When we last left our intrepid hero, he was watching in silent horror as his envelope containing his carefully- worded question for Billy Joel went fluttering out of his hands…flapping, floating down to the floor below his balcony seat.
True to form, David was able to pull it together enough to ask the question from memory. He certainly had practiced it enough times. Here is my best rendition of the question he asked his childhood music hero:
“Hello, Mr. Joel. I’ve been a fan for many years. My question pertains to the song ‘Angry Young Man.’ You describe the angry young man as follows: ‘he sits in a room with a lock on the door, With his maps and his medals laid out on the floor-‘. And yet he has ‘his fist in the air and his head in his hands.’ His maps and his medals, that’s his goals and his accomplishments. But he has not found fulfillment in those things. Mr. Joel, I want to ask you, where do you find meaning?”.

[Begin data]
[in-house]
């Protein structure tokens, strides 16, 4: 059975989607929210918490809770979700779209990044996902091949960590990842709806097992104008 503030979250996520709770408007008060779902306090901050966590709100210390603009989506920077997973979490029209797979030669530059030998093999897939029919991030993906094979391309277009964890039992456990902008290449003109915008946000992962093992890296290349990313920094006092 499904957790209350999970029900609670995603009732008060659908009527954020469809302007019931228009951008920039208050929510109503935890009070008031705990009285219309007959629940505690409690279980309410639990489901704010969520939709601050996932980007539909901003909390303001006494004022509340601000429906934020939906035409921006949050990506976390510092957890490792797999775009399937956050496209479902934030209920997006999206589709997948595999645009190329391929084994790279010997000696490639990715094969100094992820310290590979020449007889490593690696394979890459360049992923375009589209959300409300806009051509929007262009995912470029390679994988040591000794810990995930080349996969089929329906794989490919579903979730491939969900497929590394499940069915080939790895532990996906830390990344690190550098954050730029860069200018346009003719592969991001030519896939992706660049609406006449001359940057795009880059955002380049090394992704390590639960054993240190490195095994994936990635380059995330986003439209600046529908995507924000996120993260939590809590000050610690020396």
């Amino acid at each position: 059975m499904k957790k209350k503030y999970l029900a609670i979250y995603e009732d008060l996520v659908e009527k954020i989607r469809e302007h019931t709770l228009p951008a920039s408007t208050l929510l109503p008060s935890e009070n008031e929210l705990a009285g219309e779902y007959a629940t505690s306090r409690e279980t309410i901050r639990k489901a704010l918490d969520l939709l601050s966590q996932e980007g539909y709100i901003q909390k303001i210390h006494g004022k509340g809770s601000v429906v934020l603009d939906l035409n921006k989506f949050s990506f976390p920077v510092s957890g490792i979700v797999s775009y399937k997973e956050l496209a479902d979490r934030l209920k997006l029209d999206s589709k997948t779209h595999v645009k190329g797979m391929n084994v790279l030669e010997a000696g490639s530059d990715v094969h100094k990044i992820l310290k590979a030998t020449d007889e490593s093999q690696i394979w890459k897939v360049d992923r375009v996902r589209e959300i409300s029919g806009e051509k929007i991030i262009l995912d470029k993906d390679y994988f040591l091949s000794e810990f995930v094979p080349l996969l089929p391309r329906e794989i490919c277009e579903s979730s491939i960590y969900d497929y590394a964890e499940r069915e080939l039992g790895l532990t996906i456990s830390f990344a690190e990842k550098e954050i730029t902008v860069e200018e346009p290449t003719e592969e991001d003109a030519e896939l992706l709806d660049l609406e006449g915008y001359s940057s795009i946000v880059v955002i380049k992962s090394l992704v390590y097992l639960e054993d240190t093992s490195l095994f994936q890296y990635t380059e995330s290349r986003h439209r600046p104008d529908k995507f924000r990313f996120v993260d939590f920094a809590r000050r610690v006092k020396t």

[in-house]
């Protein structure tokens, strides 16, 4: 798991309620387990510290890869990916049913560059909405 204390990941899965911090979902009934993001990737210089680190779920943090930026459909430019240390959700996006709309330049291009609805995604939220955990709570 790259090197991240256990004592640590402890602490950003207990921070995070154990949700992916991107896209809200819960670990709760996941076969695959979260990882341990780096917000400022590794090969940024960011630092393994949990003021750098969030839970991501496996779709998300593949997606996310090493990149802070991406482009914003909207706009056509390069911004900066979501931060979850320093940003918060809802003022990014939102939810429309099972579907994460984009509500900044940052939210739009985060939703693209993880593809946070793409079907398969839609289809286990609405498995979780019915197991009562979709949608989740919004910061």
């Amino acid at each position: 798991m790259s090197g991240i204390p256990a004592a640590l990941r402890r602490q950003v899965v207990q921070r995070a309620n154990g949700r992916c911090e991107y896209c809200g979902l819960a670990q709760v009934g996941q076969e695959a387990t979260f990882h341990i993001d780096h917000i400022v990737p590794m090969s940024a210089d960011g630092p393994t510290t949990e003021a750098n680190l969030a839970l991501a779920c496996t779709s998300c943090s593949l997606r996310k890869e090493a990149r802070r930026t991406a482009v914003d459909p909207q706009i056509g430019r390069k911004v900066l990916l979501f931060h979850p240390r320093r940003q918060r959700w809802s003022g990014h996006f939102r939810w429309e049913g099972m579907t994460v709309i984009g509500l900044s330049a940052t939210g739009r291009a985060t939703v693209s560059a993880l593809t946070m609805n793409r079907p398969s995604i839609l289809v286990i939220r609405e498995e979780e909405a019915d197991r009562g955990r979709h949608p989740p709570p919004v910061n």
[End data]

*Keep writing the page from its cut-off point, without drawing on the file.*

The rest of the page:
Good question, right?
Here’s what Billy Joel said:
First, “Wow. You’re carrying a lot of philosophical baggage there, man.”
(the audience laughed)
Second, “Well, where does anybody find meaning? In things substantive.”
In things substantive? What in the world does that mean?
And that was it. Not exactly the interaction that David was hoping for, but maybe Billy was having an off night.
Then Billy went on to play the prelude to “Angry Young Man,” which is a dizzying piece of piano work.
He used this as a good illustration of how the piano is really a percussion instrument, even though most people wrongly categorize it as a string instrument.
So that was that. Billy probably came off his pedestal that night, but I think music heroes probably appreciate when they can come off those pedestals and be like the rest of us.
Lastly, in case you’re wondering about the title to this series, here is “Summer, Highland Falls,” one of Billy Joel’s lesser-known songs, which I really like both for the lyrics and the melody.